Now, I am going to admit that staying single in this season has not been easy, and there are times when I have a little grizzle with God about why He would put suitable men before me, only for me to find out that they’re not Christians or even if they were, they were only Christian in name.

“It does seem a bit mean of you,” I told God, but I would soldier on as I did not want to go back to my old double life.

However, there was a period of time when I faltered and signed up on various online dating sites, thinking Mr Right was just one click away.

Because deep down, I do want to get married one day. I do want to have someone I can spend the rest of my life with—and the idea of still being single when I turn 50, surrounded by cats, is rather terrifying.

Eventually, I did find someone online, and things went rather well in the beginning. I thought he was smart and funny, and for a minute I thought, “Right, this is it! I have found someone!” He was not a Christian, and had told me he did not think the church should have any say in our personal lives.

But in my weak, flesh-centred moment, I thought, “Oh well, no one’s perfect.” Luckily for me, my dad saw signs that the guy was more than met the eye, and advised me against continuing with the relationship. So, to my dismay, I ended it.

By now you might be wondering, “Gee, why is she so fixated on not straying away from God? Surely God is able to call her back if she’s gone too far.”

But it is more than just having God call me back once I have strayed. For me, my relationship with God is a sacred one. I want to have an intimate relationship with God, which I felt was really hard to do when I was going out with someone who did not share the same faith.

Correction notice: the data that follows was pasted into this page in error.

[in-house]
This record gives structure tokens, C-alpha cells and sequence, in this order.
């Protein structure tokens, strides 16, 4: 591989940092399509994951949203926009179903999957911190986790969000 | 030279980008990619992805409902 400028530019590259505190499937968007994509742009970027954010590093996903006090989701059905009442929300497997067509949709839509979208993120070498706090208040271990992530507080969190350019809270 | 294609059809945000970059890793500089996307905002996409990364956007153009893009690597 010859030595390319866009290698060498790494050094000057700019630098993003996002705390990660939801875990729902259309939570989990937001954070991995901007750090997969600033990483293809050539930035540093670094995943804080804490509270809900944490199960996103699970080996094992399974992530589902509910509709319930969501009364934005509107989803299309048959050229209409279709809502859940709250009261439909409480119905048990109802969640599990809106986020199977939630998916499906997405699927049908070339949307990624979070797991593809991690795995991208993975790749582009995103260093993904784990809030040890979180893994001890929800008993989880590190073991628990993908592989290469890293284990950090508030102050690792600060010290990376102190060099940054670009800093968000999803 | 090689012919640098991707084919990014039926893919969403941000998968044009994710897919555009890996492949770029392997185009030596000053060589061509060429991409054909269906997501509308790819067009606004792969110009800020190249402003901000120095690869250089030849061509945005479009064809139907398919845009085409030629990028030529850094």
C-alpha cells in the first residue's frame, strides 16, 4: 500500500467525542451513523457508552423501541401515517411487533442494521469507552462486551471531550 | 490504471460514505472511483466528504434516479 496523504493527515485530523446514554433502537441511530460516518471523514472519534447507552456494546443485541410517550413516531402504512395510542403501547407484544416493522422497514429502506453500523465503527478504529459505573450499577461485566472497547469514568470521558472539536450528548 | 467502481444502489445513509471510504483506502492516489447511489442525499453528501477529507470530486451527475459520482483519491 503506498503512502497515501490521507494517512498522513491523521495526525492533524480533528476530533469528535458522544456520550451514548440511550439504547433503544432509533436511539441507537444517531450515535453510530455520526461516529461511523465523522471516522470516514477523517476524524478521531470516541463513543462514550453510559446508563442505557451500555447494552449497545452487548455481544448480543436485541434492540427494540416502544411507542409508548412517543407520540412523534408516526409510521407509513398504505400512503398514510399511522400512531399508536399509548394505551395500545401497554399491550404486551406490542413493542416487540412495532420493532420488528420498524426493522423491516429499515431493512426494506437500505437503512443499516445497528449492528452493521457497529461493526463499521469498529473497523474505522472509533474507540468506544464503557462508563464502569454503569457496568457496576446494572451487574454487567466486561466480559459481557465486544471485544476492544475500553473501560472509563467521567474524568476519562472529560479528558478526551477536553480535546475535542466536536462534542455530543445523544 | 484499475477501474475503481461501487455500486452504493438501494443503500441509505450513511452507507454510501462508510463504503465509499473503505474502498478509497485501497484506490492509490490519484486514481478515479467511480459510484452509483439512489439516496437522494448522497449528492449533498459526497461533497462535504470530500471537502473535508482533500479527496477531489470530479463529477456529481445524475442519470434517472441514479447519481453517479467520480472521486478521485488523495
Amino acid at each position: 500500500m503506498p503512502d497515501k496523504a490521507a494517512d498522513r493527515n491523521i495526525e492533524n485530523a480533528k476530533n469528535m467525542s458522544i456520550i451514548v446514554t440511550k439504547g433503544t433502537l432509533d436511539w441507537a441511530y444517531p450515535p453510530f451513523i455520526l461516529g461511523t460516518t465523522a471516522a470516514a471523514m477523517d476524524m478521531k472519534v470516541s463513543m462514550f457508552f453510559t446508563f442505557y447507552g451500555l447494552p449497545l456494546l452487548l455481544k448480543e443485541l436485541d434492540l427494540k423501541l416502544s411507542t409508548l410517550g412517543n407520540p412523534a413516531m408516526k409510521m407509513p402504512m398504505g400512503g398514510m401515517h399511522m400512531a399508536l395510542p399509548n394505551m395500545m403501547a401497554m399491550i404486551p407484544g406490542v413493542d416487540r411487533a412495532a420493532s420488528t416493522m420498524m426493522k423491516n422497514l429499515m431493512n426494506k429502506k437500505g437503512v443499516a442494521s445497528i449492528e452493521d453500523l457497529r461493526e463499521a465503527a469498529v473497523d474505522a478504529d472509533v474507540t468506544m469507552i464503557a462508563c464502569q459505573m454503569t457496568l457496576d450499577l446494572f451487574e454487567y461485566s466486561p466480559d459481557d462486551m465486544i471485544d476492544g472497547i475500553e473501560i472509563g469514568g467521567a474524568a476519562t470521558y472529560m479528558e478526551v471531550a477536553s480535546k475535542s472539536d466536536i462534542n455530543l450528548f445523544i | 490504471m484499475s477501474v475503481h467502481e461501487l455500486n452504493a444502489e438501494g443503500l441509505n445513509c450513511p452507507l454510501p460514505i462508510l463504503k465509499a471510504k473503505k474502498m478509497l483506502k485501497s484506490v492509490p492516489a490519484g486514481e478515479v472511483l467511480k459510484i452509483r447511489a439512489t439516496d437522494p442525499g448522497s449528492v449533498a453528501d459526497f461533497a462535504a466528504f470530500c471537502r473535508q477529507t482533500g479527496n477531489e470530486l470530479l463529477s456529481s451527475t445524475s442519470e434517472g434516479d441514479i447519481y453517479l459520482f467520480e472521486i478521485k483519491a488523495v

For me, a person who says they “respect my religion” is nothing more than a spectator. They are happy for me to do my churchly activities, but their stance changes when it comes to my stand on pre-marital sex or co-habitation before marriage.

And can I honestly say I love God and seek His word if I am doing the direct opposite? I do not want to walk away from a God who loves with an everlasting love (Isaiah 54:8) and who has promised to meet my every need (Phillipians 4:19) for a man whose love for me might be superficial and fleeting.

Yes, God loves us even though we fall away, but I personally feel the damage done and the work needed to mend ourselves can be long and painful. It is a pain I would rather avoid on the outset.

I also believe God has my best interest at heart, and if His will for me is to get married, I trust He will provide me with the right person in due time.

And I imagine the spouse that He has for me will be a guy who truly loves God, someone who shows the fruit of the Spirit, such as love, kindness, forgiveness (Galatians 5:22-23).

He will also be someone who knows love is not the warm, fuzzy feelings we all feel at the beginning of a new, exciting relationship. Rather, he will be someone who perseveres in love, is not self-seeking or keeps no records of wrong (1 Corinthians 13:4-8), and he will love me as Christ loves the Church (Ephesians 5:25)

Having said that, I have also learned to accept that if God’s better plan for my life is to remain single, and to carry out His works like Paul did, preaching the Gospel to every part of the world, then I am also happy to be that vessel. Even if it means sacrificing the dream of walking down the aisle and spending my life with the person I love.

If you’re still single like me, maybe society and family pressures have you wanting to get hitched as soon as possible so you can start filling your social media feed with your engagement news, followed by wedding photos and snaps of your first child’s sonogram. But can I just encourage you in your season of singleness to really press in on God, to draw in closer to Him, and not trade this season for just any guy to fill an empty void. I want you to know that God’s best plan for you will be just that—simply the best, not a cheap substitute.

Episode 3: What Is The Best Way To Live As A Single?

 

 

Episode 2: How Should The Church Approach Singleness?